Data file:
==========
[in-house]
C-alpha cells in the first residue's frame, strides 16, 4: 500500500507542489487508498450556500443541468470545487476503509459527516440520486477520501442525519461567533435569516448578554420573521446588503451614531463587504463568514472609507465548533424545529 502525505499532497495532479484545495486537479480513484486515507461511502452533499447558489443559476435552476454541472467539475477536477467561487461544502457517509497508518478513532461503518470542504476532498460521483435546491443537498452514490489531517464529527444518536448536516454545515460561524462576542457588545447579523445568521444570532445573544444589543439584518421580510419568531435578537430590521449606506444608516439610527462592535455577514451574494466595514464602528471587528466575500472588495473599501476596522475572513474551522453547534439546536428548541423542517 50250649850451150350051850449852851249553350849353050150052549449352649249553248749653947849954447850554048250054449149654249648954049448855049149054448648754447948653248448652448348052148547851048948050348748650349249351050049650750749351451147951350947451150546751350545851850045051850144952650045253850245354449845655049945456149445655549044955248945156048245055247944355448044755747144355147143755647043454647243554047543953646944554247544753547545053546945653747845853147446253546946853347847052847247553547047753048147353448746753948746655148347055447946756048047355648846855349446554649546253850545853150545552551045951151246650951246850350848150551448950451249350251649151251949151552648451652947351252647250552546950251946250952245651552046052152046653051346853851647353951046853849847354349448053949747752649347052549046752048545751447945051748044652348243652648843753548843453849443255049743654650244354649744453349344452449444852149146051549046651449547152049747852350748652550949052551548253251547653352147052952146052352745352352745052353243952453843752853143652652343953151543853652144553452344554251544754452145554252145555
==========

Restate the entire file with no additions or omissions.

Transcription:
[in-house]
C-alpha cells in the first residue's frame, strides 16, 4: 500500500507542489487508498450556500443541468470545487476503509459527516440520486477520501442525519461567533435569516448578554420573521446588503451614531463587504463568514472609507465548533424545529 502525505499532497495532479484545495486537479480513484486515507461511502452533499447558489443559476435552476454541472467539475477536477467561487461544502457517509497508518478513532461503518470542504476532498460521483435546491443537498452514490489531517464529527444518536448536516454545515460561524462576542457588545447579523445568521444570532445573544444589543439584518421580510419568531435578537430590521449606506444608516439610527462592535455577514451574494466595514464602528471587528466575500472588495473599501476596522475572513474551522453547534439546536428548541423542517 50250649850451150350051850449852851249553350849353050150052549449352649249553248749653947849954447850554048250054449149654249648954049448855049149054448648754447948653248448652448348052148547851048948050348748650349249351050049650750749351451147951350947451150546751350545851850045051850144952650045253850245354449845655049945456149445655549044955248945156048245055247944355448044755747144355147143755647043454647243554047543953646944554247544753547545053546945653747845853147446253546946853347847052847247553547047753048147353448746753948746655148347055447946756048047355648846855349446554649546253850545853150545552551045951151246650951246850350848150551448950451249350251649151251949151552648451652947351252647250552546950251946250952245651552046052152046653051346853851647353951046853849847354349448053949747752649347052549046752048545751447945051748044652348243652648843753548843453849443255049743654650244354649744453349344452449444852149146051549046651449547152049747852350748652550949052551548253251547653352147052952146052352745352352745052353243952453843752853143652652343953151543853652144553452344554251544754452145554252145555